Here at RapReviews, we’re not against rap (obviously), we’re not against rappers (again, obviously), and we’re not against those thugs, well at least not THESE thugs. I wonder what Rev. Calvin Butts is doing now. I doubt he ever dreamed that his castigating words against gangsta rap would become one of the most famous song introductions in rap history. “Thuggish Ruggish Bone” helped to thrust the Cleveland natives into the national spotlight, and eventually their debut EP, “Creepin On Ah Come Up” hit multi-platinum status. Bone remained a fixture through the second half of 1994. However, in March of 1995, disaster would strike as their mentor, Eazy-E would die as a result of complications from AIDS. His death left many wondering about the future of the group, but just a short four months later, BTNH would release what many (including this reviewer) consider to be their magnum opus, “E. 1999 Eternal”.
The album’s first single (no pun intended) was “1st Of Tha Month”, which was a feel-good ode to the distribution of welfare checks. The song proved to be a massive hit for the crew and I can even recall the group being interviewed on Yo! MTV Raps by Fab 5 Freddy as he jokingly asked “Where’s Chicken Bone?” However, it was no joking matter when the album hit the street, well at least not my street. Hailing from the same city that the Thugs claimed as their own, we looked to them almost as folk heroes. Cleveland has always had its fair share of people that were accepted in other fields of entertainment, but there had never been any rap acts with the street edge of Bone Thugs. Prior to BTNH, the biggest rap act out of the city was probably MC Brains of “Oochie Coochie” fame. The public seemed to be enthralled with the idea of rapid fire lyrics with a dash of harmonization for flavor, and they ate it up, leaving nothing but bones behind. I apologize for the bad pun, but it was hard to resist.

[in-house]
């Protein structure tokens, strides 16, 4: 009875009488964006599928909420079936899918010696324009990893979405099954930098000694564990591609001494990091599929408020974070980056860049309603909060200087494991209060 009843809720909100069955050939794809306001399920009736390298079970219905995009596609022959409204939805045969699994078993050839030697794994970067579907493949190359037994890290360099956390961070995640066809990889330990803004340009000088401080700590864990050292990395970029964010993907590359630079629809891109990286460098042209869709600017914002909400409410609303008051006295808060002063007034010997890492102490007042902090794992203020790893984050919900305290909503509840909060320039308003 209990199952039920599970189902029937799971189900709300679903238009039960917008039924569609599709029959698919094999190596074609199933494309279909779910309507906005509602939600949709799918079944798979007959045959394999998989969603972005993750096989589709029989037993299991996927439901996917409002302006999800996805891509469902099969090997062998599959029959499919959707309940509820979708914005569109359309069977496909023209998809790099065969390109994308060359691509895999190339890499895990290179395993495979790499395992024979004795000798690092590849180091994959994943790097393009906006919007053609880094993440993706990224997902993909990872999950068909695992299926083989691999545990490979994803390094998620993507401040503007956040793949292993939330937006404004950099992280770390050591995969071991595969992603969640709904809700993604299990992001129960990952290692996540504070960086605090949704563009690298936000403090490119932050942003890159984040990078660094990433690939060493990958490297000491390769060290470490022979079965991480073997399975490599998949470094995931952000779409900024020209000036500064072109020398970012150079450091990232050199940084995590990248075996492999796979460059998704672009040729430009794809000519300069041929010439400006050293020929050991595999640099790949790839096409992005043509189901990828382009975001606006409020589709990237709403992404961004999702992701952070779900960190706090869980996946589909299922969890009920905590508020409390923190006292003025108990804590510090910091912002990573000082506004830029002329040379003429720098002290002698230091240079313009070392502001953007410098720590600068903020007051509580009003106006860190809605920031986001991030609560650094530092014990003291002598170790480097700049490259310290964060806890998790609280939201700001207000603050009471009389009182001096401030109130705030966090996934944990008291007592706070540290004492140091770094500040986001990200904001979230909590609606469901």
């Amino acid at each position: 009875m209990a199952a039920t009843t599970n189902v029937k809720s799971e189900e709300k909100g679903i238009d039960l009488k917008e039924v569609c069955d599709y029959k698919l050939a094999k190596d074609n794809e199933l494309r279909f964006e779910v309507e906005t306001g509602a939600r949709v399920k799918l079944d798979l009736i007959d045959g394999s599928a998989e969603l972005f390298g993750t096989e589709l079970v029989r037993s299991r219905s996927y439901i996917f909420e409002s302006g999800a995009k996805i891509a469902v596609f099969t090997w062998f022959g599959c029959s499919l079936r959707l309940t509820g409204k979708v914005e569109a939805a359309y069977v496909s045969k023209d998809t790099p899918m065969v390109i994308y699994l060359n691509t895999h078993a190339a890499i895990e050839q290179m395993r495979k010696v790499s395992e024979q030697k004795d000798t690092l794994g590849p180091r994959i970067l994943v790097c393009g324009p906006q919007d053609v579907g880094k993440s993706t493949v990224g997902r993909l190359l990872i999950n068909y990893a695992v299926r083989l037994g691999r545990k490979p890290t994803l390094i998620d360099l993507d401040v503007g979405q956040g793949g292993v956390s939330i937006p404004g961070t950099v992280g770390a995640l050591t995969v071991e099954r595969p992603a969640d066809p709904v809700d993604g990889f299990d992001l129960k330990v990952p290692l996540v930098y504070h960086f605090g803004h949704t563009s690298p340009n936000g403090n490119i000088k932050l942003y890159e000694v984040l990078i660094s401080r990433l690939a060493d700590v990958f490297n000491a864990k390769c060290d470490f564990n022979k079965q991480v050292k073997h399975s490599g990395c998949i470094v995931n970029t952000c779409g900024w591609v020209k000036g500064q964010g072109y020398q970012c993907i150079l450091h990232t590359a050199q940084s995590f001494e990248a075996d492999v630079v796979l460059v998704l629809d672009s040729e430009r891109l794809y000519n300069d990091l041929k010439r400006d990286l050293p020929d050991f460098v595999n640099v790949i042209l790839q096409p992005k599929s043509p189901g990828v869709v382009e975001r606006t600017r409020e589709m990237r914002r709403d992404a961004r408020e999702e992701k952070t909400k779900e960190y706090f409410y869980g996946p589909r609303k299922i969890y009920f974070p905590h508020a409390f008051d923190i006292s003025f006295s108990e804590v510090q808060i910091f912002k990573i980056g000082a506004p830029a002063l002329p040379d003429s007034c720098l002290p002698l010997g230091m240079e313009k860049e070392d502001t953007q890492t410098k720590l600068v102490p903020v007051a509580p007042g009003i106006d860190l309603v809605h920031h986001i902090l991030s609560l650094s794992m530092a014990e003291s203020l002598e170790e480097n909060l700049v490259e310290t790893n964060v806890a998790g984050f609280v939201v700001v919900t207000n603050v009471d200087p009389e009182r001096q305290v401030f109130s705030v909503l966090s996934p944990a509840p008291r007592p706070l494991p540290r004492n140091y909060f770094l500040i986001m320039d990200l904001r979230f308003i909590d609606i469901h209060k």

The album itself had many of the same themes of the prior albums including violence and the occult, but with this release they took it to a higher level with weed appreciation songs and diving deeper into the occult side of things. Within the album credits is an extended backwards cryptic message and a fictional map with street names that reflect important elements of Bone’s career up to that point. For example, there’s Cleveland Blvd., North Eazy St., and even Wrightwoods Drive. Some portions of the album feature the backwards playing music, and there are a few webpages dedicated to decoding all of the elements of the album.
One reason for the great success of this album was the chemistry that Bone seemed to have with DJ U-Neek at the time. U-Neek produced the entire album with co-production from Kenny McCloud, Tony-C, and Bone at times. I’m not sure what kind of weed they were smoking (perhaps it was the hydro they mention), but it made for some excellent soundscapes. The mellowed nature of “Tha Introduction” and the much harder “East 1999” can be sequenced back-to-back without disrupting the flow of the album or losing anything in terms of quality. I believe that the way the sample selections were utilized had a hand in the success as well. “Eternal” samples music from the Sega Genesis fighting game, “Eternal Champions” while “1st Of Tha Month” samples Chapter 8’s “I Just Wanna Be Your Girl”. The basslines of Bootsy Collins’ “I’d Rather Be With You” and Earth, Wind & Fire’s “Reasons” make subtle but effective appearances on “Mo Murda” and “Budsmokers Only” respectively. “Buddah Lovaz” puts the “Harmony” in BTNH with its sampling of the Isley Brothers’ “Choosey Lover”. Another sampled Isleys tune helped to set the platform for Bone’s biggest hit to date, and one of the biggest chart toppers in music history, “Tha Crossroads”.